Graduation requirements to remain the same
Dale Thompson Of the Record staff
Parents who are concerned about increased graduation requirements can breathe easy.
On Tuesday, the Park City Board of Education voted 3-2 not to raise the graduation requirements for Park City High School.
As discussion about raising graduation requirements from 26 credits to 28 credits began, board member Vern Christensen read several studies about high school requirements that recommended a curriculum PCHS already has or exceeds.
He noted the class of 2005 had approximately 1 in 5 students would be considered a graduation risk if the requirements were raised. Christensen also mentioned that six percent of PCHS students were struggling with high stakes testing.
"I can see a lot of reasons to do it. At the same time I can see a lot of reasons not to," he said and brought up that many of his constituents were apprehensive about the increase.
Board member Lisa Kirchenheiter then read a statement from the high school that was strongly in favor of the increase.
"I would like to see some movement. Maybe not the 28 credits, but somewhere in between," she said.
Board member Kathryn Adair said with so many new programs being implemented, such as the Utah Performance Assessment System for Students, this may not be the right time for additional changes.
"I think we are premature with this," she said. "We don’t know that this won’t cause one additional kid to be left behind."
Adair also thought the district should raise standards internally before making it policy. She said before increasing requirements the district needs to try and educate students about the different ways they can earn credits.
"I’m willing to bet there are kids working right now who don’t know they can get credit for that," she said.
Board member Kim Carson said she was on the fence about the issue, and noted that with the new state requirements for a financial literacy course there would need to be an increase in requirements to maintain the number of electives they could offer to students.
Because of this, Carson was one of the board members to vote against leaving the graduation requirements at 26 credits.
A parent in the community, Jill Christensen, addressed the board with her views on the matter.
"I’m concerned that if we do, an unforeseen loss would be decreased enrollment," she said referring to parents who might relocate their students to private schools.
School board President, David Chaplin, expressed his own reservations.
"Let’s not rush into this just yet," he said.
Adair then made a motion to leave the policy concerning graduation requirements at 26 credits, a motion that passed 3-2. Chaplin, Adair and Christensen were in favor of the motion, while Kim Carson and Lisa Kirchenheiter opposed it.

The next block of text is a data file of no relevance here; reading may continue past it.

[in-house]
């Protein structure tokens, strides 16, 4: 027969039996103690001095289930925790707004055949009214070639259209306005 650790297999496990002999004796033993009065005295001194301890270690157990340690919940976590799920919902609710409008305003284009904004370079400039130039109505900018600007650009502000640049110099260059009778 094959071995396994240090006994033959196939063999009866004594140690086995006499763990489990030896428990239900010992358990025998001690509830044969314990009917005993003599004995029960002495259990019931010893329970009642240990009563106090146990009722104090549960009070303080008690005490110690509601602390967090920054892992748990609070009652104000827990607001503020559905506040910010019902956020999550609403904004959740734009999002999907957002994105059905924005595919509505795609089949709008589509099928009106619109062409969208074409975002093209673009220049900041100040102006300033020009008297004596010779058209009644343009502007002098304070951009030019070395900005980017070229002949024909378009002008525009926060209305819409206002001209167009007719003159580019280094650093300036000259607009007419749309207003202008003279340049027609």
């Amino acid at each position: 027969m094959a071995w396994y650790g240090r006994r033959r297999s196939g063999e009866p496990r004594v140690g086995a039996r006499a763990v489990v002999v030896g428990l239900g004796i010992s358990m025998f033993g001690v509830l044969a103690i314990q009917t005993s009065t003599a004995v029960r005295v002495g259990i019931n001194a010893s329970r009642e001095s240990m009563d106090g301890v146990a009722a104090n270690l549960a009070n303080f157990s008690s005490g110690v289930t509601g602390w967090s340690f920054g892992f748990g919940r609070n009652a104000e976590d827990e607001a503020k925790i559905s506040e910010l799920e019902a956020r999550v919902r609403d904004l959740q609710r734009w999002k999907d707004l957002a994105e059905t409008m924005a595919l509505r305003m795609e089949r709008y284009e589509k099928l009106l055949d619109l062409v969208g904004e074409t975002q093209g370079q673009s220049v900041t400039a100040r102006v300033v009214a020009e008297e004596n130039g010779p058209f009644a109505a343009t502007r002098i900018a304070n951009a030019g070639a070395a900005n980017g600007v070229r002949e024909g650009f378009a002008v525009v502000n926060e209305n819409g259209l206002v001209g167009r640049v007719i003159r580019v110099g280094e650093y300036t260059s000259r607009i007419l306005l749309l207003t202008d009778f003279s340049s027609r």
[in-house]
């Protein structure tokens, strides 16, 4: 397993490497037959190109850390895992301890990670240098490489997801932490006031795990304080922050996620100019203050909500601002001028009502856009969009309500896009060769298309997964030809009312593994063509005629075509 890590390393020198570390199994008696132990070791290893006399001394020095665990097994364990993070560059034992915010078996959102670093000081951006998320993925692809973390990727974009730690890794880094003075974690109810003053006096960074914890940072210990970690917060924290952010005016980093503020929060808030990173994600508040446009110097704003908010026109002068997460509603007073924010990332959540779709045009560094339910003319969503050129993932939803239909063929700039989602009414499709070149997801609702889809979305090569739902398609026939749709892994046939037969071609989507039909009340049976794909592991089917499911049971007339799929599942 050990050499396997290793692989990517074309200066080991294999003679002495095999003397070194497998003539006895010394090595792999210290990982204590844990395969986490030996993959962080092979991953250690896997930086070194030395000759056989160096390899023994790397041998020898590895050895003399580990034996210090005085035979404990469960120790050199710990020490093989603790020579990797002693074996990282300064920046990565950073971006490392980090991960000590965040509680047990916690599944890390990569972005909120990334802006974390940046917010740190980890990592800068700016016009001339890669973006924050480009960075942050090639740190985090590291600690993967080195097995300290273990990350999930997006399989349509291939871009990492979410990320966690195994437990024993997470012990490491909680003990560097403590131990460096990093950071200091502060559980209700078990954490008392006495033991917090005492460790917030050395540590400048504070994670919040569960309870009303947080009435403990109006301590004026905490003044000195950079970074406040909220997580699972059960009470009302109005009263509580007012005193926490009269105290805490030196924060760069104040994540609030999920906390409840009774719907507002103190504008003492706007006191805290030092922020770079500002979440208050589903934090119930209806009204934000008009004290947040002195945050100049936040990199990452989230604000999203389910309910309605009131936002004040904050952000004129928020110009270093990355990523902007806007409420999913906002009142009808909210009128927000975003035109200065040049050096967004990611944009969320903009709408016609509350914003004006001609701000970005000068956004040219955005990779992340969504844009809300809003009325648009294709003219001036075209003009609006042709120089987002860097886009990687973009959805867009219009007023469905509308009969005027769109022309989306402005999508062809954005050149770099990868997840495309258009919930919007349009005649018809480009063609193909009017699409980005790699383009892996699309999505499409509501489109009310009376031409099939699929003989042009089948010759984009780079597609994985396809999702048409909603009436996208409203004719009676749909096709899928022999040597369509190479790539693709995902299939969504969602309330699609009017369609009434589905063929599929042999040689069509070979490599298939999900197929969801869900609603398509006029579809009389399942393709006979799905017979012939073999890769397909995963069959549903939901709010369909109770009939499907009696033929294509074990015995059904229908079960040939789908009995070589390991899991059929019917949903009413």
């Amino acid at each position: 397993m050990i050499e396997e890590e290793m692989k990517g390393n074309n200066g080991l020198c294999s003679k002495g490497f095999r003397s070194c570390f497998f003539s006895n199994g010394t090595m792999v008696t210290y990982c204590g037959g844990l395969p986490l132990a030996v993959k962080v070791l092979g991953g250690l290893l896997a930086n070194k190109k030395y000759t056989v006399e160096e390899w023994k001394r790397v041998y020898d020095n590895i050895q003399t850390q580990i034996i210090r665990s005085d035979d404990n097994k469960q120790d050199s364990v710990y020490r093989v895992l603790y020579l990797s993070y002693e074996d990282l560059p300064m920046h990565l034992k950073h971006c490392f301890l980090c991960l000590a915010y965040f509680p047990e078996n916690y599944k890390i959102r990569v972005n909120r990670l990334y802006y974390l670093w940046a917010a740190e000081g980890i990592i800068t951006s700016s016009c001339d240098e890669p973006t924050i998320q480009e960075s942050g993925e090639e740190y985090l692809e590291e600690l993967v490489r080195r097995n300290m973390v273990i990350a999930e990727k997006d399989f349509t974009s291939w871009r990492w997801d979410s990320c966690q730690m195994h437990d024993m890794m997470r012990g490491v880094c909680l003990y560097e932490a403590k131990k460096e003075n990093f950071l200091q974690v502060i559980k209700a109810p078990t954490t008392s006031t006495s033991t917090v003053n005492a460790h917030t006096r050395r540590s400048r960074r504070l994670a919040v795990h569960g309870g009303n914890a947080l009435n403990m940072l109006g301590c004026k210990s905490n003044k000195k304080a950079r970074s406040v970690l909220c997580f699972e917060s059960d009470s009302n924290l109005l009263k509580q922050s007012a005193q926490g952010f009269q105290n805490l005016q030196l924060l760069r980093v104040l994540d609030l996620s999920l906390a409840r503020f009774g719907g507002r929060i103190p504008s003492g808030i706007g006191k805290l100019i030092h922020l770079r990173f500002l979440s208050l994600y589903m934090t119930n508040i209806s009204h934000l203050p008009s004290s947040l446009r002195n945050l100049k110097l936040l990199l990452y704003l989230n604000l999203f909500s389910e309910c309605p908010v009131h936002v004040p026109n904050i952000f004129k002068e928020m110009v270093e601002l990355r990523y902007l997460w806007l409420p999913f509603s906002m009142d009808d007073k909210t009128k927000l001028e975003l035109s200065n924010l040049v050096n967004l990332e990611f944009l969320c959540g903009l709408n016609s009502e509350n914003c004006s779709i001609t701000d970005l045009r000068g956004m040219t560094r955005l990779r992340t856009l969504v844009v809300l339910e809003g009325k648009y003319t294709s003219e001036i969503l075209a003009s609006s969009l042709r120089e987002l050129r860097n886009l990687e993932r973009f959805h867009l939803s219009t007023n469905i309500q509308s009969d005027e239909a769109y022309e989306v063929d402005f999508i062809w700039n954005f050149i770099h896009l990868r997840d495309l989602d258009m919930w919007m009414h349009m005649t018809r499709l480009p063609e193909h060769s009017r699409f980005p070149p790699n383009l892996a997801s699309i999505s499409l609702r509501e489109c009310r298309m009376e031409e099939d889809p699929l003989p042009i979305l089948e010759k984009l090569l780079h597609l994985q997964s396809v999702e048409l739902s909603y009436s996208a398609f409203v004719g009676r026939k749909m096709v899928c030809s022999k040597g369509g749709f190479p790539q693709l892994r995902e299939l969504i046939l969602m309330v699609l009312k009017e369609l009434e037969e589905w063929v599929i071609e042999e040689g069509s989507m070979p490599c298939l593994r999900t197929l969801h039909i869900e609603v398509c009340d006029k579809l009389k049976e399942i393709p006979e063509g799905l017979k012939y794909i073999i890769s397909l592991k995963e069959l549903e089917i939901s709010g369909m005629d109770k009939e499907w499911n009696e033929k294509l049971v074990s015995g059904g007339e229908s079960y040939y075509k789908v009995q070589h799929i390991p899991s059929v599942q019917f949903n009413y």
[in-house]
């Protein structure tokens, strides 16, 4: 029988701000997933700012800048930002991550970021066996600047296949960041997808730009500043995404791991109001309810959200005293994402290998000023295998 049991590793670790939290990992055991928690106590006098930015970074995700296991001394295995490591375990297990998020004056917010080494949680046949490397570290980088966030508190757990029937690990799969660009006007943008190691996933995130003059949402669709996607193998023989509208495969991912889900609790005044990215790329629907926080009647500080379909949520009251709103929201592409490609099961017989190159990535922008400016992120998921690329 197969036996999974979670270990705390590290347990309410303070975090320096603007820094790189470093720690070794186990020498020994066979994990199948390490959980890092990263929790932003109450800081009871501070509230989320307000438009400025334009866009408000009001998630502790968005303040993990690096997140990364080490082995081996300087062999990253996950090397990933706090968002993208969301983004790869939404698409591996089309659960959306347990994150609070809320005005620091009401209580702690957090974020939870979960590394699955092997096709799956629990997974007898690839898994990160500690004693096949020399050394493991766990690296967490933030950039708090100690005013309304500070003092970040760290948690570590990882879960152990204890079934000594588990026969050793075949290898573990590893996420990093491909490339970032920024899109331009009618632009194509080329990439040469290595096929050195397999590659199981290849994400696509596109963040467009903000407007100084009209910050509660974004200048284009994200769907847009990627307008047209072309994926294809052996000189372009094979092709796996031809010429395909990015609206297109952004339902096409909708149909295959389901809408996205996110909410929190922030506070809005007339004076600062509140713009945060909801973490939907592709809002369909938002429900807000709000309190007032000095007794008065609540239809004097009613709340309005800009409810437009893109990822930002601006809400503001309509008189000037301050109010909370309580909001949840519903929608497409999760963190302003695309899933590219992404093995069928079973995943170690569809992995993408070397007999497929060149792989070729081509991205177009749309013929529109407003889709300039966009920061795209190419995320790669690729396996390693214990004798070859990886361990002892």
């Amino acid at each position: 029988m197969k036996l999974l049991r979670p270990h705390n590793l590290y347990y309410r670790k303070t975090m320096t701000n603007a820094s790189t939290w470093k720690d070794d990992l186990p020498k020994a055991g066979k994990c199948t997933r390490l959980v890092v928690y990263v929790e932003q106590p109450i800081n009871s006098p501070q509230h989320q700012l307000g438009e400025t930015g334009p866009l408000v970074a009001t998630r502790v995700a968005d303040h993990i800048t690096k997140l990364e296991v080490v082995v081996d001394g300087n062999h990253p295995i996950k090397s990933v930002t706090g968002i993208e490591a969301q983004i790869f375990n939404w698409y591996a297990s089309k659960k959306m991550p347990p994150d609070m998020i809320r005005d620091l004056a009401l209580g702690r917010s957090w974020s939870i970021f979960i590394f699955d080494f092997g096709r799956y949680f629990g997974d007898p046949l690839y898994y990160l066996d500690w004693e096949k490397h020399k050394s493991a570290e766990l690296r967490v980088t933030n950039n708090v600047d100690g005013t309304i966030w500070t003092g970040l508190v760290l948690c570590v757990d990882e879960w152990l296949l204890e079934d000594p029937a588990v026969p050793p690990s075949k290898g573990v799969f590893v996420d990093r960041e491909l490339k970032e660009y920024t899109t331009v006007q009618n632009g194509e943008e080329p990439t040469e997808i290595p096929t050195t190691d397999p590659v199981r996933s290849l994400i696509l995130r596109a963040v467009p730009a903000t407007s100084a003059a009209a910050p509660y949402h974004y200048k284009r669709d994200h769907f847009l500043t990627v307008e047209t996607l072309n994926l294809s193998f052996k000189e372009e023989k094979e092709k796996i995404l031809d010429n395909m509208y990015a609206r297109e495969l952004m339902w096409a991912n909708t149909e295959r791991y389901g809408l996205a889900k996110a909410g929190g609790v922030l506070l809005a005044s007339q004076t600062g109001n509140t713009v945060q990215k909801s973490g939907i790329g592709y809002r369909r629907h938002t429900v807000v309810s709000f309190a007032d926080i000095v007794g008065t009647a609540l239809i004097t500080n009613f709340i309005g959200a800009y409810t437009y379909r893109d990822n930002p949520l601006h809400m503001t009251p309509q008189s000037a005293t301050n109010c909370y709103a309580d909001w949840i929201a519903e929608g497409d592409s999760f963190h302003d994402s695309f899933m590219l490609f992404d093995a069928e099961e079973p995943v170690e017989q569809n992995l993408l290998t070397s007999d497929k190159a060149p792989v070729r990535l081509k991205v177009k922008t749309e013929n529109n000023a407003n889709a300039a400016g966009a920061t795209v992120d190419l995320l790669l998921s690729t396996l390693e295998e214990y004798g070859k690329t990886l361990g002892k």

Chaplin said in the upcoming years the board needs to pay close attention to drop out rates and the successes of struggling students. This information would be useful for when they decide to revisit the issue of increasing graduation requirements.
In other business: PCSD Curriculum Director, Merry Haugen, reported that Abdul Rasool will be arriving from Mauritius, off the coast of Madagascar, in February. Rasool was hired by the district last year to be the new IB Coordinator. He was having trouble with his visa, which delayed his arrival by over six months.
Tom Van Gorden, Director of Student Services, reported on the full-day kindergarten pilot at McPolin Elementary School.
He presented statistics on the first six months of the program that indicated students enrolled in the full day program consistently performed better than those in a half day program.
Chaplin said he supports the possibility of expanding the program to the other elementary schools in the district.
Lars Nordfelt, the District Mathematics coordinator, reported on selecting new math materials for PCSD.
On Jan. 12 a members of the community were invited to attend a presentation at Ecker Hill International Middle School, where textbook publishers discussed the benefits of their products.
Nordfelt was satisfied with the options that are available.
"Whichever one of these publishers we select we will have a good program," he said.
Kim Carson mentioned the selection committee should keep in mind what technology will be available with the textbooks, and if the school has the necessary tools to use those technologies.
The new textbooks will be selected in February
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Utah’s legislative general session is set to end on Friday, and if history is any indicator, there will be a flurry of floor amendments and last-minute changes for county officials to monitor.